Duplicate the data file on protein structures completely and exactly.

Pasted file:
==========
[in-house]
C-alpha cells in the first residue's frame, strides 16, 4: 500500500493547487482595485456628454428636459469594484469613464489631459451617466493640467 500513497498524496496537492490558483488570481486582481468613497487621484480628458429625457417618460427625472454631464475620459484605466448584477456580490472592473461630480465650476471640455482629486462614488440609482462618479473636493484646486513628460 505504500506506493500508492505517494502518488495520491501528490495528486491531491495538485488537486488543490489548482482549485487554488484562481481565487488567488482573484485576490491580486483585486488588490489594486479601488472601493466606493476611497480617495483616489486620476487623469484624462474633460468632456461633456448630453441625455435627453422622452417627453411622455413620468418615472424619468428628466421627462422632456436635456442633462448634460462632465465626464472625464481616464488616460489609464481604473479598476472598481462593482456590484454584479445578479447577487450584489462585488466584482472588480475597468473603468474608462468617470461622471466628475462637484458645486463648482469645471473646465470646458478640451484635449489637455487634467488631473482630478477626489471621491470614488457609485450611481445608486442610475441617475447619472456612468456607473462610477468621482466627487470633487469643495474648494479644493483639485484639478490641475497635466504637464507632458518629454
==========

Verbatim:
[in-house]
C-alpha cells in the first residue's frame, strides 16, 4: 500500500493547487482595485456628454428636459469594484469613464489631459451617466493640467 500513497498524496496537492490558483488570481486582481468613497487621484480628458429625457417618460427625472454631464475620459484605466448584477456580490472592473461630480465650476471640455482629486462614488440609482462618479473636493484646486513628460 505504500506506493500508492505517494502518488495520491501528490495528486491531491495538485488537486488543490489548482482549485487554488484562481481565487488567488482573484485576490491580486483585486488588490489594486479601488472601493466606493476611497480617495483616489486620476487623469484624462474633460468632456461633456448630453441625455435627453422622452417627453411622455413620468418615472424619468428628466421627462422632456436635456442633462448634460462632465465626464472625464481616464488616460489609464481604473479598476472598481462593482456590484454584479445578479447577487450584489462585488466584482472588480475597468473603468474608462468617470461622471466628475462637484458645486463648482469645471473646465470646458478640451484635449489637455487634467488631473482630478477626489471621491470614488457609485450611481445608486442610475441617475447619472456612468456607473462610477468621482466627487470633487469643495474648494479644493483639485484639478490641475497635466504637464507632458518629454